Operation Principle of Relief Valve
The function of a relief valve is to set the maximum pressure in a hydraulic system. Although there are many designs and varieties, they can all be denoted by the general symbol (a) in Figure 2. It is a normally closed valve which partially opens permitting flow to the tank port when the pressure at the inlet port overcomes the spring force. Symbol (a) does however more accurately represent a direct acting valve. If there is no arrow through the spring the valve is pre-set, i.e. non-adjustable. A two-stage relief valve may be shown as Figure 2(b) as this more closely illustrates its operation which will be described later.
Figure 1. Pressure-control valve.
When the pressure control valve shown in Figure 1 is closed the inlet and outlet ports are isolated by the valve spool. An adequate hydraulic seal is obtained-owing to the minute clearance between the spool and its housing. This seal becomes less efficient as the working pressure increases. Many simple direct acting relief valves employ either a conical poppet or a ball to seal against a mating valve seat. Being a contact type seal this is more effective at high pressure. In the poppet type relief valve (Figure 3) pressure at port P acts on the exposed surface of the poppet to apply a force which is resisted by the spring force. When the pressure at port P has risen sufficiently to overcome the spring force, the poppet is lifted off its seat permitting fluid to flow to the tank port T, relieving the pressure in the system.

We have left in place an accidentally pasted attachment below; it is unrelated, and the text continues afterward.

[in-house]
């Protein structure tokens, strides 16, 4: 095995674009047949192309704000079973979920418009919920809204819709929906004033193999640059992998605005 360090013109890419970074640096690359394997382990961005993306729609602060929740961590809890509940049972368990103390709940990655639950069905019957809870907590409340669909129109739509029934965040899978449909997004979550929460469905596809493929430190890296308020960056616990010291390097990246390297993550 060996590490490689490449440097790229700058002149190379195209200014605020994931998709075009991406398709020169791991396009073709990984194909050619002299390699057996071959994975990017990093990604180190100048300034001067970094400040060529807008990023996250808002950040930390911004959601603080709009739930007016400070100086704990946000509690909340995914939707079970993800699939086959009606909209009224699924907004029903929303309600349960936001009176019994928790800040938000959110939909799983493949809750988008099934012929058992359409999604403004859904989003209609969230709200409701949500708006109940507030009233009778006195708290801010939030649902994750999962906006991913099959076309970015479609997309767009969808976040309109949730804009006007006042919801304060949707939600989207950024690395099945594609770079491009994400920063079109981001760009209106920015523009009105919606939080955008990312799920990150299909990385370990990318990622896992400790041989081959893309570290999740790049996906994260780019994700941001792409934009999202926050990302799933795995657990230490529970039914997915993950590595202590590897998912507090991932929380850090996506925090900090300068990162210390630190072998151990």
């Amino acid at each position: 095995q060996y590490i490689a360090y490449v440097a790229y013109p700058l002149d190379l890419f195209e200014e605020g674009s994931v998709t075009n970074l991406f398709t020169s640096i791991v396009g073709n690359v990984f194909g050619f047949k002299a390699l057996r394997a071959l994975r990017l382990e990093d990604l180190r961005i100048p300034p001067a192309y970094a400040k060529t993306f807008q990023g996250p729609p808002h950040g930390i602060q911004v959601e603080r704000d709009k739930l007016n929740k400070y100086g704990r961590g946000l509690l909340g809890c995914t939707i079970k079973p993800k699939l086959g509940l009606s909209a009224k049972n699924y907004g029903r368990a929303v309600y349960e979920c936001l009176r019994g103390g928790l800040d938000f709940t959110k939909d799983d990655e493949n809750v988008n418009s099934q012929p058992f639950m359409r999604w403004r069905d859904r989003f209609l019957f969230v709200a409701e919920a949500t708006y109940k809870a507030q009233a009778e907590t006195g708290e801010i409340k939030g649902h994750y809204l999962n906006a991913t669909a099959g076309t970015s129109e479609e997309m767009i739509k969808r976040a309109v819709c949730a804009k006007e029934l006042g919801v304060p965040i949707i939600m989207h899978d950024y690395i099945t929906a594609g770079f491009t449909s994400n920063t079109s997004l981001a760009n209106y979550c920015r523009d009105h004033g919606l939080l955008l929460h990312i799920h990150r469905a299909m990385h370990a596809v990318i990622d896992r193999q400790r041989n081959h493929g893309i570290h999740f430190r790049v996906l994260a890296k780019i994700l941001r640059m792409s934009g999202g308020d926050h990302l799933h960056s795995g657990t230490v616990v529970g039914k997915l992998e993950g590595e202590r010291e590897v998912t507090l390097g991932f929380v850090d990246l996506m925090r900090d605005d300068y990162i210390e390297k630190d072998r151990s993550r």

Figure 2. Relief valve symbols. (a) General or direct-acting. (b) Two-stage.
Relief valves of the ball or poppet type have a rapid response to pressure surges, typically 25 ms, but the pressure flow characteristic is not constant. The poppet or ball tends to hammer on the seat giving rise to relief valve whine; seat damage can occur with resultant leakage and they are best suited for infrequent duty. A variation is the guided poppet type relief valve which has the advantage of a direct poppet valve but is more suitable for continuous duty.
Figure 3. Poppet type direct acting relief valve.
The guided piston relief valve (Figure 4) is of much quieter operation but is best suited for low-pressure applications (up to 100 bar) under constant flow conditions. The response time is still fast although slightly slower than the direct poppet-type relief valve. In common with the preceding direct-acting relief valves, it has a high pressure over-ride characteristic. The pressure override is the difference between the cracking pressure or opening pressure and the pressure drop across the valve when it is passing the maximum rated flow at the same valve setting.
Figure 4. Guided piston relief valve.
The differential piston/poppet type relief valve (Figure 5) is suitable for pressures up to 350 bar. The pressure acts on the differential areas between the poppet and the seat. When the valve operates, a large flow area opens for a relatively small poppet movement. This results in a low-pressure over-ride, but the reset pressure may be appreciably lower than the opening pressure.
Figure 5. Differential poppet relief valve : force to overcome sping = pressure x (a-b).